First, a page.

Our takeaway from the road show of the musical “The Bodyguard,” which continues through Sunday, April 16, courtesy of Broadway in Tucson:
- Deborah Cox, who plays the singing superstar Rachel (the Whitney Houston character in the movie), has a knock-out voice — she caressed the Houston songs, many of which were not in the movie but were added for the musical.
- She also has knock-out arms — well-toned and muscular.
- A buffed-up Judson Mills, who plays the bodyguard Frank (that would be the Kevin Costner role in the film), hired to protect Rachel from a stalker who is threatening her, didn’t have to sing (OK, one song, and if he has a singing voice, he deliberately didn’t display it here). But he definitely looked like you’d better not mess with him. That’s a good thing for a bodyguard.
- Jorge Paniagua embraced the role of the Stalker; he was chilling. He had few words, but every time he was on stage his creepiness filled Centennial Hall. He was booed at the curtain call. That’s a good thing, too — we aren’t suppose to like him.
- Jasmin Richardson plays Rachel’s sister, Nicki, and she is a stunning singer with some sharp acting chops.
- The script doesn’t have all the subplots the movie did; be grateful for that.
- The play smacks of cheesiness, from Rachel singing “I believe the children are the future” (“The Greatest Love of All”) as she looks lovingly at her son, playing nearby, to her over-the-top-but-still-great delivery of “I Will Always Love You” from a pillar that rises from the stage and insists the audience get stiff necks as they look up at her.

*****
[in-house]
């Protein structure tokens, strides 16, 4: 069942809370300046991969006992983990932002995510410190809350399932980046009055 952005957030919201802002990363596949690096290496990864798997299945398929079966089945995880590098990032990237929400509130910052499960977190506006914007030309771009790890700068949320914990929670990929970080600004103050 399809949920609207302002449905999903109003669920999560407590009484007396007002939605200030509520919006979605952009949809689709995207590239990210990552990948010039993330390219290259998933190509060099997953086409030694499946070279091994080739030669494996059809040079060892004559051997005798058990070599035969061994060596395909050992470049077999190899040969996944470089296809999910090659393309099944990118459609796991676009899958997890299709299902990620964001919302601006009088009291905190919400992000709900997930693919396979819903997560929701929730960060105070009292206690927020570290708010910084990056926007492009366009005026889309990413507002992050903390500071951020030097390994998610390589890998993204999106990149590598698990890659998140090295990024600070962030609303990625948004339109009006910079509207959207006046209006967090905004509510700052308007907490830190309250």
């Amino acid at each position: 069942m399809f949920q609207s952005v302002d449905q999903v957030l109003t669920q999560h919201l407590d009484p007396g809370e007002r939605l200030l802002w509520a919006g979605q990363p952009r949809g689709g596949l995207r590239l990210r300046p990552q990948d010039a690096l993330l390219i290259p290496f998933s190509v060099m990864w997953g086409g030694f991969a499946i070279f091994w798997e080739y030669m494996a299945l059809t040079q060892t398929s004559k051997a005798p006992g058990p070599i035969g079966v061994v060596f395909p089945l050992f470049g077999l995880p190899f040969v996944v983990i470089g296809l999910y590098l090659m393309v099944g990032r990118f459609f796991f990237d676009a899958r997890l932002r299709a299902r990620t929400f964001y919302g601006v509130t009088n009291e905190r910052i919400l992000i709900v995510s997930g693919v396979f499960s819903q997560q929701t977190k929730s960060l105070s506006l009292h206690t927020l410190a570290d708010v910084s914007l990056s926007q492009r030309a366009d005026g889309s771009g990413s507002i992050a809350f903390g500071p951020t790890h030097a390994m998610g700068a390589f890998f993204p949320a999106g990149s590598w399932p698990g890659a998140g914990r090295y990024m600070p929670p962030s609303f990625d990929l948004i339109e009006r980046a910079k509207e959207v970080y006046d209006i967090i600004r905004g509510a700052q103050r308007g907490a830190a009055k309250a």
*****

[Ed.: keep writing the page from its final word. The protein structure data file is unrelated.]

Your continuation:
- The script is painfully anorexic and the characters painfully one-dimensional.
- There are lots of stage antics in the concert scenes, with bright lights flashing and dancers gyrating, sometimes awkwardly (choreographer Karen Bruce has created what can only be described as dance cacophony; it was kind of a mess).
- To sum up: singing, good; story, bad; choreography, sloppy.
We won’t go so far as to say protect yourself from “The Bodyguard” — it’s worth it for the music alone. But if you are expecting solid musical theater, a fleshed-out script, and a longing for a satisfying version of the not-very-good 1992 movie, this one’s not for you.
Contact reporter Kathleen Allen at firstname.lastname@example.org or 573-4128. On Twitter: @kallenStar